[0019] Preferably, the observation optical system forms a pair, so that the observation optical device functions as a binocular telescope with a photographing function.

[0020] In this case, the pair of observation optical systems is mounted on an optical system mount plate that comprises first and second plates that are movable relative to each other. One of the pair of observation optical systems is placed on the first plate, and the other of the pair of observation optical systems is placed on the second plate, so that the distance between the optical axes of the pair of observation optical systems is adjusted by changing the relative positions of the first and second plates.

[0021] The first and second plates may be linearly moved relative to each other, so that the optical axes of the pair of observation optical systems are moved in a predetermined plane, whereby the distance between the optical axes of the pair of observation optical systems is adjustable.

BRIEF DESCRIPTION OF THE DRAWINGS

[0022] The objects and advantages of the present invention will be better understood from the following description, with reference to the accompanying drawings in which:

[0023] FIG. 1 is a horizontal sectional view showing a binocular telescope with a photographing function, which is an embodiment of an observation optical device according to the present invention, in a state in which a movable casing section is set at a retracted position;

[0024] FIG. 2 is a sectional view along line II-II of FIG. 1;

[0025] FIG. 3 is a horizontal sectional view similar to FIG. 1, the movable casing section being set at a maximum-extended position;

[0026] FIG. 4 is a horizontal sectional view similar to FIG. 2, the movable casing section being set at a maximum-extended position;

[0027] FIG. 5 is a plan view showing an optical system mount plate provided in a casing of the optical device shown in FIG. 1;

[0028] FIG. 6 is a plan view showing right and left mount plates which are disposed on the optical system mount plate shown in FIG. 5;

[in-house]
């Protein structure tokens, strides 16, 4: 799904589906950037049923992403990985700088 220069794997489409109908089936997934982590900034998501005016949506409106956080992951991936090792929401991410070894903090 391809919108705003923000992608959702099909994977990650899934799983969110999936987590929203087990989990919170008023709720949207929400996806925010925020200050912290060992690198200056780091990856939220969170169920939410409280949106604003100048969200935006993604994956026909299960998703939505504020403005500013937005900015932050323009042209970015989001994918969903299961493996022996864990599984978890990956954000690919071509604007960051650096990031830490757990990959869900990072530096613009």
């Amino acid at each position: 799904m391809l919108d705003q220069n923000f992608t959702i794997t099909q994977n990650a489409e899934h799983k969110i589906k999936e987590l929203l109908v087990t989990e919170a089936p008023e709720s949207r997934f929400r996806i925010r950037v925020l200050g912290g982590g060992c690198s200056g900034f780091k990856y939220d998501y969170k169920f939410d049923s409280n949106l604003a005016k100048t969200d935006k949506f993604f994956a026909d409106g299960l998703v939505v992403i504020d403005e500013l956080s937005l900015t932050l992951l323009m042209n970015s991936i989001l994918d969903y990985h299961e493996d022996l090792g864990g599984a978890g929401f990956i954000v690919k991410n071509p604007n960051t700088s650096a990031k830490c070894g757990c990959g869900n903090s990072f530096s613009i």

[0029] FIG. 7 is an elevational view observed along line VII-VII of FIG. 6, in which the optical system mount plate is indicated as a sectional view along line VII-VII of FIG. 5;

[0030] FIG. 8 is an elevational view observed along line VIII-VIII of FIG. 1;

[0031] FIG. 9 is a development showing helicoid cam grooves formed on an outer surface and an inner surface of a rotary wheel cylinder mounted in the binocular telescope with a photographing function;

[0032] FIG. 10 is a plan view showing a reticle provided in a pair of telescopic optical systems;

[0033] FIG. 11 is an elevational view of the reticle view shown in FIG. 10;

[0034] FIG. 12 is a graph showing a result of a focusing test for the binocular telescope with a photographing function; and

[0035] FIG. 13 is a development similar to FIG. 9, and shows an example of how the helicoid cam groove for focusing the photographing optical system is changed based on the focusing test result shown in FIG. 12.

DESCRIPTION OF THE PREFERRED EMBODIMENTS

[0036] The present invention will be described below with reference to the embodiments shown in the drawings.

[0037] FIG. 1 shows an internal structure of an observation optical device with a photographing function, to which an embodiment of the present invention is applied, the observation optical device being a binocular telescope with a photographing function. FIG. 2 is a sectional view along line II-II of FIG. 1, and in FIG. 2, some elements are omitted so as to simplify the drawing. In the embodiment, the binocular telescope has a casing 10, which comprises a main casing section 10A and a movable casing section 10B.